That Lord Clarendon showed great originality as a Foreign Minister will hardly be contended; and some, among whom the present writer is to be counted, have grave doubts whether extreme originality in such an office is either possible or desirable. Examples of great inventiveness are rare in all business, but they are particularly rare in those kinds of business which require the constant consent of many persons—and of these the English foreign policy is one. Not, indeed, that at the moment of taking his decision, the Foreign Minister is particularly trammelled. In great cases he must consult the Prime Minister and perhaps the Cabinet. But if these stood by themselves, having the power of peculiar information, he could probably mostly carry with him the minds of men occupied with near and pressing questions, and not in general ready to master disagreeable and uncertain detail as to remote topics and strange events. But the great obstacle to originality is the English nation. In a free country a minister can only do that which the nation is prepared for, and if he tries to do more the nation will disown him. Within special limits, and on minor questions, he can give an effectual guidance and control the decision; but beyond those limits, and on vital matters, he has no power at all. The subtle power which we call “opinion,” which is the product of so long a history and the offspring of so many causes, hems him in, and he cannot do as he would; but if he stays, he must act as he would not. An irritable, far-seeing originality is commonly a vice in business, and in a Foreign Minister it would be an intolerable nuisance. It was exactly because Lord Clarendon had a delicate instinct of the limits of his power, that he was so truly useful and so really influential.
In one respect we are not inclined to join in the universal praise which within the last few days Lord Clarendon has received. He has been greatly praised as a writer, and no doubt he wrote not only with great facility but with much elegance. But there is one great difficulty about almost all his despatches. Each sentence is clear, and no word brings you to a stop; but yet after a few paragraphs a careful reader suddenly pauses to think where he is and what he has assented to. And even when he reads the paragraphs over again he will not always find it easy to be sure that he sees the limits of what was meant and the limits of what was not meant. The limpid flow of delicate words takes him steadily on; but where at any precise instant he is, he cannot be very confident. For the formal intercourse of foreign Courts this sort of style had immense advantages; it gave no offence, and, having no marked sentences, left no barbed words for after irritation. And in Lord Russell we had a warning of the evils of the opposite style. He wrote as he used to speak in the House of Commons. With a certain cold acumen he “pitched” (there is no less familiar word adequate) “into” the foreign Courts, as he used to “pitch into” Sir Robert Peel; and not being used to Parliamentary plainness, the foreign Courts did not like it. Lord Russell hardly conducted a foreign controversy in which the extreme intelligibility of his words did not leave a sting behind them. Of Lord Clarendon the very contrary may be said—he scarcely ever left a sting, never an unnecessary one. But, on the other hand, Lord Russell’s despatches, hard and unpleasant as they often are, never left any one in doubt as to their precise meaning. If they did mislead some foreign Courts it was because they could not understand that a minister would blurt out all his meaning in that gauche manner; but to a common reader they are as plain as words can make them. And as in the present day, great despatches, being published, are really addressed to whole nations of common readers as well as to small Courts of special training, they ought to be so written as to combine the gentle suavity that suits the one with the unmistakable plainness which is essential to the other. It was exactly the gliding urbanity of Lord Clarendon’s style which pleased the Courts while it perplexed the common people.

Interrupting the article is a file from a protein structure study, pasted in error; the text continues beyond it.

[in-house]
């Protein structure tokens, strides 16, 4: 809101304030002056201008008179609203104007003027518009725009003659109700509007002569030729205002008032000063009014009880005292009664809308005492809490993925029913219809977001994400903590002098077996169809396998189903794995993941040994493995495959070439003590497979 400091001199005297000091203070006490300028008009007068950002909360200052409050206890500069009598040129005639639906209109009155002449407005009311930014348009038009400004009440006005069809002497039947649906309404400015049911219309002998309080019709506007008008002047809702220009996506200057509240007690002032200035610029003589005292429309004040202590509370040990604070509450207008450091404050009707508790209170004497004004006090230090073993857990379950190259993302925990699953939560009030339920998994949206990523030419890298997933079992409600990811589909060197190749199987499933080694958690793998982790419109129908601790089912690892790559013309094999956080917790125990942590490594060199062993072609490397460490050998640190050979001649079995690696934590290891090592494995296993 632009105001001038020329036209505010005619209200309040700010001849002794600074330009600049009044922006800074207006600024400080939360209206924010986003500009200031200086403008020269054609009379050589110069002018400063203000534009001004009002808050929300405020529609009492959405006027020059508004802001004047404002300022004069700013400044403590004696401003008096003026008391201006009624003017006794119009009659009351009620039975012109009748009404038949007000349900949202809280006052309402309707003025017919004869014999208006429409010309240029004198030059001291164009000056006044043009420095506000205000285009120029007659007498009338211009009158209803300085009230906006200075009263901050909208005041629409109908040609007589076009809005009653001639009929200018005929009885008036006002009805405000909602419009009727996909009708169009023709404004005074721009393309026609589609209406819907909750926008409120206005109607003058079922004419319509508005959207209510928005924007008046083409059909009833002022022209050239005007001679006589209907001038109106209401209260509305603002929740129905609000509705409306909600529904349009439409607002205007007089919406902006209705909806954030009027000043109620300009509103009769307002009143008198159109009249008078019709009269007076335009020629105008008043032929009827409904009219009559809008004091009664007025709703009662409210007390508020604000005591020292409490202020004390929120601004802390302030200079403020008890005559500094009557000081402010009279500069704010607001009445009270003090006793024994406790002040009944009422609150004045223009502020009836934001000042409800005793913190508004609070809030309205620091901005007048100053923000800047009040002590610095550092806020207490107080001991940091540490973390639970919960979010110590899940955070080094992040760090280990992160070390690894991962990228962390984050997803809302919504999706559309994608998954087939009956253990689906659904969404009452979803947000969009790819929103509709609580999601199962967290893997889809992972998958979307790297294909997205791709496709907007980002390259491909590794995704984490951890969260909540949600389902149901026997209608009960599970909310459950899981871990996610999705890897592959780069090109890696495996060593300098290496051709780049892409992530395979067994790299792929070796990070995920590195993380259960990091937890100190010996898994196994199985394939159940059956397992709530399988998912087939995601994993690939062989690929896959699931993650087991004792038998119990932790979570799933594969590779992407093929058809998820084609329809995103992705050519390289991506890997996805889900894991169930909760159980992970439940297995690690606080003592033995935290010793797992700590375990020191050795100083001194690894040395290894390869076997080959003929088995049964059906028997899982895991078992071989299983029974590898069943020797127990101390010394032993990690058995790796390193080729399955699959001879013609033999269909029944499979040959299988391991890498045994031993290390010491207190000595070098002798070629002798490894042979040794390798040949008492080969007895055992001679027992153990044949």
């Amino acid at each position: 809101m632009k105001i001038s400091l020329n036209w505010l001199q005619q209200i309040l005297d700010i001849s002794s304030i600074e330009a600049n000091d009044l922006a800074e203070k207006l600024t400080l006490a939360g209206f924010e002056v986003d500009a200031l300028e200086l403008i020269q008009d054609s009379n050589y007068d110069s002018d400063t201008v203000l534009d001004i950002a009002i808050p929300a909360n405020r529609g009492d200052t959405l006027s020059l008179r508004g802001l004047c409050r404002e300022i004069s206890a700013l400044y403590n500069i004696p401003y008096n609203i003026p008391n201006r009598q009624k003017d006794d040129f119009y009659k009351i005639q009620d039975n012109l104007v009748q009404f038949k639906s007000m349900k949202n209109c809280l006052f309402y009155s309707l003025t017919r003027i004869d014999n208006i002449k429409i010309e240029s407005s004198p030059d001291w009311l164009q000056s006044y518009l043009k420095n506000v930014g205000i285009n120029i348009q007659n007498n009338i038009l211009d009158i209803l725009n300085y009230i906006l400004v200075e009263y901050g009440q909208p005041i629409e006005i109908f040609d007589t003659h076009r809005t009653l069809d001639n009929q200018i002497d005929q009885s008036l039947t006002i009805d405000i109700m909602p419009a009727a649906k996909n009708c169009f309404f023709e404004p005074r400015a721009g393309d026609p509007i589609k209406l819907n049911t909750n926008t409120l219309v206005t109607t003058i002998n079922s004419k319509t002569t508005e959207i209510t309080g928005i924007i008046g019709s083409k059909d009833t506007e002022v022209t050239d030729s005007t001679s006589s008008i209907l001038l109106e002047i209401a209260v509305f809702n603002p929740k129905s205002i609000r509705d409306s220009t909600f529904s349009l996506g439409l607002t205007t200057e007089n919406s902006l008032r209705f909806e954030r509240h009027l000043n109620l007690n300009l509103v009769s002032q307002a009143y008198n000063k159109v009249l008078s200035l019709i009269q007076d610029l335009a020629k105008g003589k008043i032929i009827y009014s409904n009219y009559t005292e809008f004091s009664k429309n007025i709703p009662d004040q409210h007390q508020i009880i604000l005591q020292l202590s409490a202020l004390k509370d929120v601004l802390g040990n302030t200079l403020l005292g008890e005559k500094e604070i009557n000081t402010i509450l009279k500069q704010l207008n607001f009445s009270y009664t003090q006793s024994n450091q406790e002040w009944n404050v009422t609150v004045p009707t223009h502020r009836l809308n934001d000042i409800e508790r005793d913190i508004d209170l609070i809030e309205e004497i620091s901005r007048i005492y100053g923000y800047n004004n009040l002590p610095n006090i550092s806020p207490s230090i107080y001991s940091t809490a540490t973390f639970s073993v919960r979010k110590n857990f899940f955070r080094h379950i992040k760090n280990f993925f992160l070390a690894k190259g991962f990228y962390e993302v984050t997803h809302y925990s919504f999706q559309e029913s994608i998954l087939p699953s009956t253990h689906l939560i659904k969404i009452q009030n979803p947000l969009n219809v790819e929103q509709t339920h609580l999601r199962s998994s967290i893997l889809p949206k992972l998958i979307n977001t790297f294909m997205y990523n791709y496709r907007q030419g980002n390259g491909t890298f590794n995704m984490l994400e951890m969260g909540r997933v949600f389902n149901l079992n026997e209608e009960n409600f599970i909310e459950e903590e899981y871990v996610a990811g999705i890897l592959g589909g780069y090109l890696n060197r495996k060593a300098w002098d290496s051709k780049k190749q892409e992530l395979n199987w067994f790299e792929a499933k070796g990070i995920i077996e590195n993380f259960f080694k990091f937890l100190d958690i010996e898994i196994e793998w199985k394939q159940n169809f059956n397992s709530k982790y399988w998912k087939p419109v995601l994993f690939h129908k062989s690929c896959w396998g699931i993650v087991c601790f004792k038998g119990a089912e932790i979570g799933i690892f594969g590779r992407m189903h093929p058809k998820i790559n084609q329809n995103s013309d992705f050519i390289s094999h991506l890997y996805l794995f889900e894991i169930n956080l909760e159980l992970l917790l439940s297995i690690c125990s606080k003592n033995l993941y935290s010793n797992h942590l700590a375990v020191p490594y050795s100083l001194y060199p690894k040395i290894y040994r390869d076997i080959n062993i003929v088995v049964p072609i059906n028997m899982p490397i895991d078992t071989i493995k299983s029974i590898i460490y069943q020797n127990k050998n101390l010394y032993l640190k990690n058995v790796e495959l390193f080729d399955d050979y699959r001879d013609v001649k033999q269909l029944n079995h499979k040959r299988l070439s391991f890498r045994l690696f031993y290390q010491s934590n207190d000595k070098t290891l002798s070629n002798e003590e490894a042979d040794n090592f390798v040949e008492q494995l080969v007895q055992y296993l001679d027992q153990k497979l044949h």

But we do not need now to dwell at length on a point so subordinate. It is much for a man of Lord Clarendon’s standing to have written nearly perfectly in the old style; it is no ground for serious blame to him that he did not invent a new style. He will be remembered by posterity as a minister singularly suited to the transition age in which he lived, and as possessing both the courtly manners which are going out and also the commercial tastes and the business knowledge which are coming in. Some critics will, as we have said, find fault with his want of special designs and of a far-reaching policy. But to this generation of Englishmen this was no fault at all. We wish that foreign nations should, as far as may be, solve their own problems; we wish them to gain all the good they can by their own exertions, and to remove all the evil. But we do not wish to take part in their struggles. We fear that we might mistake as to what was best; we fear that in so shifting a scene we might find, years hence, when the truth is known, that we had in fact done exactly the reverse of what we meant, and had really injured what we meant to aid. We fear that, amid the confusion, our good might turn to evil, and that our help would be a calamity and not a blessing. And for an age like this Lord Clarendon was a fitting minister, for he had a wise sagacity which taught him to interfere as little, and to refrain from acting as much, as prudence rendered possible.